Benign and edematous growths, nasal polyps are usually multiple, mobile, and bilateral. Nasal polyps may become large and numerous enough to cause nasal distention and enlargement of the bony framework, possibly occluding the airway. They’re more common in adults than in children and tend to recur.
Nasal polyps are usually produced by the continuous pressure resulting from a chronic allergy that causes prolonged mucous membrane edema in the nose and sinuses. Other predisposing factors include chronic sinusitis, chronic rhinitis, and recurrent nasal infections. Approximately 1 in 4 people with cystic fibrosis has nasal polyps.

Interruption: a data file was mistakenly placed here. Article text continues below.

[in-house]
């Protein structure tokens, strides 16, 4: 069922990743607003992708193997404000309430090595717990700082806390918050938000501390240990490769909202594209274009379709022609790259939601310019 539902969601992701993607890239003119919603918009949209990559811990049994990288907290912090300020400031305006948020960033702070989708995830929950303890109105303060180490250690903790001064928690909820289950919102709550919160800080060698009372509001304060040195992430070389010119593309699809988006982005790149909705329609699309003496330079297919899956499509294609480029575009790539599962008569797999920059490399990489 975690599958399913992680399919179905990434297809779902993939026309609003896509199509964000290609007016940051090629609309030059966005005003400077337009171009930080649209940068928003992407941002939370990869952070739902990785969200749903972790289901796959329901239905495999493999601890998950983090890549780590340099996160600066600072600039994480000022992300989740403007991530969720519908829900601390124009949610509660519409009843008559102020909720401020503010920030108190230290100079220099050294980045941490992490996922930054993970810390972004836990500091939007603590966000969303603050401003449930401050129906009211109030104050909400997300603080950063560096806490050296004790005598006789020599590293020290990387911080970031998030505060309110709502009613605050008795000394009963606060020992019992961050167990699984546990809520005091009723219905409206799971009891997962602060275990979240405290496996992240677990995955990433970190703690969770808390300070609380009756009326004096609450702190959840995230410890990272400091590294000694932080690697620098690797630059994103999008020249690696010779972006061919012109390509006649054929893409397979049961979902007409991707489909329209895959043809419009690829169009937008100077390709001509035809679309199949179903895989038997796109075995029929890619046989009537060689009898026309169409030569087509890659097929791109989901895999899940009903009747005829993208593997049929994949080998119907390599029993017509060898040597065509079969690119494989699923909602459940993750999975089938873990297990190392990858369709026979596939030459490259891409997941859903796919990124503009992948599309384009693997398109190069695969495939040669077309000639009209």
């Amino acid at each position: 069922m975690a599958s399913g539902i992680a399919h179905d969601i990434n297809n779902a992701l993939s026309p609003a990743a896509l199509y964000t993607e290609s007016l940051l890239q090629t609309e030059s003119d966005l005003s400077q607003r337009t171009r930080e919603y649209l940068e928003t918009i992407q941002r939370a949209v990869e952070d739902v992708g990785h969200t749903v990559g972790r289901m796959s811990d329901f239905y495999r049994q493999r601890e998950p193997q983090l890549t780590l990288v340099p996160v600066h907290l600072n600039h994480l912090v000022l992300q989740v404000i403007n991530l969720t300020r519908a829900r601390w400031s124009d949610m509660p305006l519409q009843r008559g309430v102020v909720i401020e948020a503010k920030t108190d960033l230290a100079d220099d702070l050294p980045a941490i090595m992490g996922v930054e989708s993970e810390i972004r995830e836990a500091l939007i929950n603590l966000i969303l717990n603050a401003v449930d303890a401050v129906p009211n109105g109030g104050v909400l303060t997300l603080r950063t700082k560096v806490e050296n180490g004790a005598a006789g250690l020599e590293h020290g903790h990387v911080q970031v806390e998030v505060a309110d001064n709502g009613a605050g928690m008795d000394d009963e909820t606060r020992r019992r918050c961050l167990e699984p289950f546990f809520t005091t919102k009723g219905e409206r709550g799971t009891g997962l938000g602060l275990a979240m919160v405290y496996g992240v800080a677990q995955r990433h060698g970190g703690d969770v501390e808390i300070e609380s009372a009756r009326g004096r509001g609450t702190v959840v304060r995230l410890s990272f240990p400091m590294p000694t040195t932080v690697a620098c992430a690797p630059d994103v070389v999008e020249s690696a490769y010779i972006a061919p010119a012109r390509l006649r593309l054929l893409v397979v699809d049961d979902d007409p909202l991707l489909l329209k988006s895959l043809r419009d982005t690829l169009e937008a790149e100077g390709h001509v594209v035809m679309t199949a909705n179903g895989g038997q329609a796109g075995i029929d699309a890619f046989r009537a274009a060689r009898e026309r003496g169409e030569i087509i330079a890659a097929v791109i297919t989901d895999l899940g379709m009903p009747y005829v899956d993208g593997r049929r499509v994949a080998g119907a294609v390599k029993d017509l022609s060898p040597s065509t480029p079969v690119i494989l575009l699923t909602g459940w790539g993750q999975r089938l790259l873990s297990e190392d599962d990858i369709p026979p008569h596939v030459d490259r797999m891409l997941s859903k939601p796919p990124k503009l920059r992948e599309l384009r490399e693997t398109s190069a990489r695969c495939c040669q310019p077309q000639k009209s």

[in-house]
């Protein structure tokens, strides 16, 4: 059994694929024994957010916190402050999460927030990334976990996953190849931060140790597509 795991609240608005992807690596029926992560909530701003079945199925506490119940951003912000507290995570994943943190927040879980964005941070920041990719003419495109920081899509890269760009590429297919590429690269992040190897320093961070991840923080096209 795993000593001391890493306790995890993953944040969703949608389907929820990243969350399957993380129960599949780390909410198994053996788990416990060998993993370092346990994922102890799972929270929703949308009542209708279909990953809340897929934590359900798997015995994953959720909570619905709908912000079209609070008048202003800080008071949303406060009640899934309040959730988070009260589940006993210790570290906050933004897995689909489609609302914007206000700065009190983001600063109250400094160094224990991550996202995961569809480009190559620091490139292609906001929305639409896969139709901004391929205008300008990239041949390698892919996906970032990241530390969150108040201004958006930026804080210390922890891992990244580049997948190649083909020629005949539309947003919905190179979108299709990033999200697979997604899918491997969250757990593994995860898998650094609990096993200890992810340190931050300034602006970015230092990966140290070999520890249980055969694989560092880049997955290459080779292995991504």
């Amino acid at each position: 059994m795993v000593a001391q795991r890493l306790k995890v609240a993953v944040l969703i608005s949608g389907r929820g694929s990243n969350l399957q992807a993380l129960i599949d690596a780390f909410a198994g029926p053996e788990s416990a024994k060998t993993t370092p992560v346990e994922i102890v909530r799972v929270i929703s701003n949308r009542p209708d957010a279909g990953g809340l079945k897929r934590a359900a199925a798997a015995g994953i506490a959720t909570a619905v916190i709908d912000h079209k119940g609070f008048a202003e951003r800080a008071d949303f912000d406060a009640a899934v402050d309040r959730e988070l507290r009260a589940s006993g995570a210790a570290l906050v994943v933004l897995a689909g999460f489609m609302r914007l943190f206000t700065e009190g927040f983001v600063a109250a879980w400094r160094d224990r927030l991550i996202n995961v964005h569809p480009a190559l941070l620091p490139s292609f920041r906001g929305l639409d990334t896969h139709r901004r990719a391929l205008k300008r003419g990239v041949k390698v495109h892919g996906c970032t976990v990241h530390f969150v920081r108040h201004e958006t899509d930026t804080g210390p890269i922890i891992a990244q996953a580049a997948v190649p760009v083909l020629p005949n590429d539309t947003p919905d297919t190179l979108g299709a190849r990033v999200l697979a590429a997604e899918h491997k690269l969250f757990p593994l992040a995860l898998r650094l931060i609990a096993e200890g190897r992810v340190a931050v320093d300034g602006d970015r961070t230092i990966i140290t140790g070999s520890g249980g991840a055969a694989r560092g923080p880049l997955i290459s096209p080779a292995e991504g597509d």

Signs and symptoms
Nasal obstruction is the primary indication of nasal polyps. Such obstruction causes anosmia, a sensation of fullness in the face, nasal discharge, headache, and shortness of breath. Associated signs and symptoms are usually symptomatic of allergic rhinitis.
The following tests are used to diagnose nasal polyps:
X-rays of sinuses and nasal passages reveal soft-tissue shadows over the affected areas.
Examination with a nasal speculum shows a dry, red surface, with clear or gray growths. Large growths may resemble tumors.
Nasal polyps occurring in children require further testing to rule out cystic fibrosis and Peutz-Jeghers syndrome.